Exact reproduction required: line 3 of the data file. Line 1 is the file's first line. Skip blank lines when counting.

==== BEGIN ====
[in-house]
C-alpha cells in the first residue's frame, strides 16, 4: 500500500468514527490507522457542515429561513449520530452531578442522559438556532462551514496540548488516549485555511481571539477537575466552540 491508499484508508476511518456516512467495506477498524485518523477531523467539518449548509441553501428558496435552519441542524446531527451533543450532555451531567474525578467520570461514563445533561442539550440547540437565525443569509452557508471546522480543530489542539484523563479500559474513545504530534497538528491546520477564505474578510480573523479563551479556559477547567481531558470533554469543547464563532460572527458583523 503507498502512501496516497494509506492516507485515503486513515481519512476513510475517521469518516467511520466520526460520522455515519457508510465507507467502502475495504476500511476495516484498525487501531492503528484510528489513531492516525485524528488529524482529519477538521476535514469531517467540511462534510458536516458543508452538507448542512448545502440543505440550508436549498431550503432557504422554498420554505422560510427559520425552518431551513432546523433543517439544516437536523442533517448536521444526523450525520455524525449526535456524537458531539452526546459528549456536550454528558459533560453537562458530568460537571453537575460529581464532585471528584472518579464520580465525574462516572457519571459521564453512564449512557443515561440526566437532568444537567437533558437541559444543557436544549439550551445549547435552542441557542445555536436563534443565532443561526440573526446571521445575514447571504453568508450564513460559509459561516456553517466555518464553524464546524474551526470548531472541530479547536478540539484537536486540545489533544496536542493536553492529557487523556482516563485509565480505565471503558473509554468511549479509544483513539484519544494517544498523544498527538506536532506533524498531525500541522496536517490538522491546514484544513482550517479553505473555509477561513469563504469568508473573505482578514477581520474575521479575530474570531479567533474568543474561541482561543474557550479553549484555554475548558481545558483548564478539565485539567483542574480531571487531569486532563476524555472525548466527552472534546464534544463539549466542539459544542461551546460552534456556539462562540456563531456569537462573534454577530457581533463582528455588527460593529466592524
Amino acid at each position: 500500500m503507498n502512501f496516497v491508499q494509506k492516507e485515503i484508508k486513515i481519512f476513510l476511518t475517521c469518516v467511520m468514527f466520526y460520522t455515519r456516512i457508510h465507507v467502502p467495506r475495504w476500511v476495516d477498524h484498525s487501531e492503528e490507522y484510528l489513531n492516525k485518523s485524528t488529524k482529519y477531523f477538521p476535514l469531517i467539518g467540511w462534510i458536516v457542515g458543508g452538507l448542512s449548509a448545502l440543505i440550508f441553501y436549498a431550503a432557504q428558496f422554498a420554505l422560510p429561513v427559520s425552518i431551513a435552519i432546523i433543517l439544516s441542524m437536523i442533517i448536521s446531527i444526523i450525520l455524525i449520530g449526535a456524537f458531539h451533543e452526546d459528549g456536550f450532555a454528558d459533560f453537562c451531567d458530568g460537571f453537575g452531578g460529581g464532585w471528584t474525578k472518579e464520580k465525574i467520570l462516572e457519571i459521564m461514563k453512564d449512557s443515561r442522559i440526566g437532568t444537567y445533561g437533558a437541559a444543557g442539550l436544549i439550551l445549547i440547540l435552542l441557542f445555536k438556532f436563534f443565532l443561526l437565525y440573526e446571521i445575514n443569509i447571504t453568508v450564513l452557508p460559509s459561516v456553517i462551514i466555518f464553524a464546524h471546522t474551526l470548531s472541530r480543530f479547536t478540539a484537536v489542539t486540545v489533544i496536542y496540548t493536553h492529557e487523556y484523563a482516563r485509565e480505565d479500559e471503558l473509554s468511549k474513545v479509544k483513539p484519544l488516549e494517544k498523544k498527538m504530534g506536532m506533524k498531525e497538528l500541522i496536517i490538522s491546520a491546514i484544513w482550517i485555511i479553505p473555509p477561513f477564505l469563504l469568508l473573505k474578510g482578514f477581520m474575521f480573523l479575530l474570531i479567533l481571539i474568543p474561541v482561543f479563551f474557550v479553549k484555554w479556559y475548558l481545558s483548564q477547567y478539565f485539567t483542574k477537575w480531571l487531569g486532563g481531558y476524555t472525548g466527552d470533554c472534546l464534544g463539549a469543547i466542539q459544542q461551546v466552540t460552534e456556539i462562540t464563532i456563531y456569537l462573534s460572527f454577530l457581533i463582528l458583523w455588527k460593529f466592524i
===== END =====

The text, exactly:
Amino acid at each position: 500500500m503507498n502512501f496516497v491508499q494509506k492516507e485515503i484508508k486513515i481519512f476513510l476511518t475517521c469518516v467511520m468514527f466520526y460520522t455515519r456516512i457508510h465507507v467502502p467495506r475495504w476500511v476495516d477498524h484498525s487501531e492503528e490507522y484510528l489513531n492516525k485518523s485524528t488529524k482529519y477531523f477538521p476535514l469531517i467539518g467540511w462534510i458536516v457542515g458543508g452538507l448542512s449548509a448545502l440543505i440550508f441553501y436549498a431550503a432557504q428558496f422554498a420554505l422560510p429561513v427559520s425552518i431551513a435552519i432546523i433543517l439544516s441542524m437536523i442533517i448536521s446531527i444526523i450525520l455524525i449520530g449526535a456524537f458531539h451533543e452526546d459528549g456536550f450532555a454528558d459533560f453537562c451531567d458530568g460537571f453537575g452531578g460529581g464532585w471528584t474525578k472518579e464520580k465525574i467520570l462516572e457519571i459521564m461514563k453512564d449512557s443515561r442522559i440526566g437532568t444537567y445533561g437533558a437541559a444543557g442539550l436544549i439550551l445549547i440547540l435552542l441557542f445555536k438556532f436563534f443565532l443561526l437565525y440573526e446571521i445575514n443569509i447571504t453568508v450564513l452557508p460559509s459561516v456553517i462551514i466555518f464553524a464546524h471546522t474551526l470548531s472541530r480543530f479547536t478540539a484537536v489542539t486540545v489533544i496536542y496540548t493536553h492529557e487523556y484523563a482516563r485509565e480505565d479500559e471503558l473509554s468511549k474513545v479509544k483513539p484519544l488516549e494517544k498523544k498527538m504530534g506536532m506533524k498531525e497538528l500541522i496536517i490538522s491546520a491546514i484544513w482550517i485555511i479553505p473555509p477561513f477564505l469563504l469568508l473573505k474578510g482578514f477581520m474575521f480573523l479575530l474570531i479567533l481571539i474568543p474561541v482561543f479563551f474557550v479553549k484555554w479556559y475548558l481545558s483548564q477547567y478539565f485539567t483542574k477537575w480531571l487531569g486532563g481531558y476524555t472525548g466527552d470533554c472534546l464534544g463539549a469543547i466542539q459544542q461551546v466552540t460552534e456556539i462562540t464563532i456563531y456569537l462573534s460572527f454577530l457581533i463582528l458583523w455588527k460593529f466592524i